Book Review: Based On A True Story by Delphine de Vigan

What’s it about?

Overwhelmed by the huge success of her latest novel, exhausted and suffering from a crippling inability to write, Delphine meets L.

L. embodies everything Delphine has always secretly admired; she is a glittering image of feminine sophistication and spontaneity and she has an uncanny knack of always saying the right thing. Unusually intuitive, L. senses Delphine’s vulnerability and slowly but deliberately carves herself a niche in the writer’s life. However, as L. makes herself indispensable to Delphine, the intensity of this unexpected friendship manifests itself in increasingly sinister ways. As their lives become more and more entwined, L. threatens Delphine’s identity, both as a writer and as an individual.

My thoughts

I’ve got to admit this book did take some getting into as I wasn’t and still am not entirely sure what is was that I was reading.  Was it a memoir, pure fiction, or a mixture of both?  I also felt confused about the books the characters were talking about and the realisation that the book that pushed Delphine into the limelight isn’t this one I’m reading.  Having got passed my own confusion, this book is so unnerving with the inference of a deadly sense of foreboding that you’re just waiting for something awful to happen, which of course, makes you read faster to find out.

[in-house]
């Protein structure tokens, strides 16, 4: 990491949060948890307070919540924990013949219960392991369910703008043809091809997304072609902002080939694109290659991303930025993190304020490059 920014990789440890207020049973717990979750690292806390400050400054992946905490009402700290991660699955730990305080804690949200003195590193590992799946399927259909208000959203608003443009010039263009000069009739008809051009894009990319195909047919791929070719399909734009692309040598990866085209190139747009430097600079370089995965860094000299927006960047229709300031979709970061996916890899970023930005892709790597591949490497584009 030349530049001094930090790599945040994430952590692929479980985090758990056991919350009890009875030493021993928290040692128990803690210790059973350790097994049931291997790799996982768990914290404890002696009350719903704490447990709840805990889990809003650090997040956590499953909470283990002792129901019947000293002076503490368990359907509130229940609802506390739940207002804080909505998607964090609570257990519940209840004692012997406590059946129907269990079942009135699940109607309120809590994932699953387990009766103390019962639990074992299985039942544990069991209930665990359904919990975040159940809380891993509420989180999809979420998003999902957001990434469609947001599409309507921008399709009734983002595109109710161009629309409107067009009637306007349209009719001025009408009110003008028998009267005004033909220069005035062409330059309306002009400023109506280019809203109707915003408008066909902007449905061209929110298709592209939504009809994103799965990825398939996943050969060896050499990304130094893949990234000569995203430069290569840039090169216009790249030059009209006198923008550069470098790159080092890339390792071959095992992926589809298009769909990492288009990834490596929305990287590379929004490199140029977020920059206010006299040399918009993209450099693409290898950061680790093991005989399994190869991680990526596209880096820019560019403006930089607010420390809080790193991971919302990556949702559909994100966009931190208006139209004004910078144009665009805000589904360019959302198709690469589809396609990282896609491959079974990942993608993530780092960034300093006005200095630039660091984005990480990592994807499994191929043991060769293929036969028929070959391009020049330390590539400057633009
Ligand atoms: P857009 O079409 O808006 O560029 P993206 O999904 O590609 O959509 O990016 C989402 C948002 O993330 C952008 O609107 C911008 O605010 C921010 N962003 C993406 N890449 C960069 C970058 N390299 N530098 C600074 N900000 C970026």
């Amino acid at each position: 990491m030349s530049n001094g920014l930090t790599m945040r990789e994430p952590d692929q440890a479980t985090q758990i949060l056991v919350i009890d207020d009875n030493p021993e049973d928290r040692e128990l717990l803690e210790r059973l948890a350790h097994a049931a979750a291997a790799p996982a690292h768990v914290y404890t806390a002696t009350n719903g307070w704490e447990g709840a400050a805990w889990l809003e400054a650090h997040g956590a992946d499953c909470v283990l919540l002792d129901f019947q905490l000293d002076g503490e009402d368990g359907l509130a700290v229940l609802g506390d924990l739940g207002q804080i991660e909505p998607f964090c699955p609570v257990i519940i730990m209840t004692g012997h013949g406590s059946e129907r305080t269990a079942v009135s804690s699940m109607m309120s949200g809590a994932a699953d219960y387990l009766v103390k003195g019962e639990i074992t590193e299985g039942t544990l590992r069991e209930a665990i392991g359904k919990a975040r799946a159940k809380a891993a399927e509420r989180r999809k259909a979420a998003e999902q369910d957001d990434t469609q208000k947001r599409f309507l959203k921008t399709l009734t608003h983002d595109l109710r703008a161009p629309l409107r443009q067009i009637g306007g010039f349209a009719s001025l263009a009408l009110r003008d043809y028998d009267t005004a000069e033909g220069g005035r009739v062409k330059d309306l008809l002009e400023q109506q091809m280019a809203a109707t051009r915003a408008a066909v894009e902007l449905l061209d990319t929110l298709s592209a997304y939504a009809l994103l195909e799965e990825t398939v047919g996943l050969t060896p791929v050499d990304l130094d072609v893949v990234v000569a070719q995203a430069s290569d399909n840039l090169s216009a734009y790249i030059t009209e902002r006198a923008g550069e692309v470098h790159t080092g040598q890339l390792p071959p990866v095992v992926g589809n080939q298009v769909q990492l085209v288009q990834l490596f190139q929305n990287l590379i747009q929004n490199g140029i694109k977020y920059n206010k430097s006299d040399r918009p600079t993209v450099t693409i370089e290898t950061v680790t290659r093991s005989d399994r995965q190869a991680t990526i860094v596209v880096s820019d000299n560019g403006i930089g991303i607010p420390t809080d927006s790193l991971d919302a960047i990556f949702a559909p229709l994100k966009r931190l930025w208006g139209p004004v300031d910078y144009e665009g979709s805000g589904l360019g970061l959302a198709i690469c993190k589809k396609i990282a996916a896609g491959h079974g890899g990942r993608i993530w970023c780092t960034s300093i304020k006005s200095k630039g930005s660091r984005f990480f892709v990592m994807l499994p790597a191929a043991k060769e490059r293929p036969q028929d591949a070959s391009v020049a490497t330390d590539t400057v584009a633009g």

The author has this way of depicting how easy it is for a person to manipulate and embed themselves in another’s life, it’s very cleverly plotted and crafted but underneath all of it, it’s still at the back of my mind – is this real, did this happen to her? I still don’t know!

If you like plots that are full of drip-fed suspense and are reminiscent of the movies Single White Female and Stephen King’s Misery this is for you.  I was excited to discover that is has been adapted into a French movie so you never know it may be translated and released at a later date.

Book links: Goodreads | Waterstones | Amazon

Author links: Goodreads

Small print for info
Source: ARC – many thanks!
No of pages: 384
Publisher:  Bloomsbury

Advertisements

Leave a comment :)

Fill in your details below or click an icon to log in:

WordPress.com Logo

You are commenting using your WordPress.com account. Log Out / Change )

Twitter picture

You are commenting using your Twitter account. Log Out / Change )

Facebook photo

You are commenting using your Facebook account. Log Out / Change )

Google+ photo

You are commenting using your Google+ account. Log Out / Change )

Connecting to %s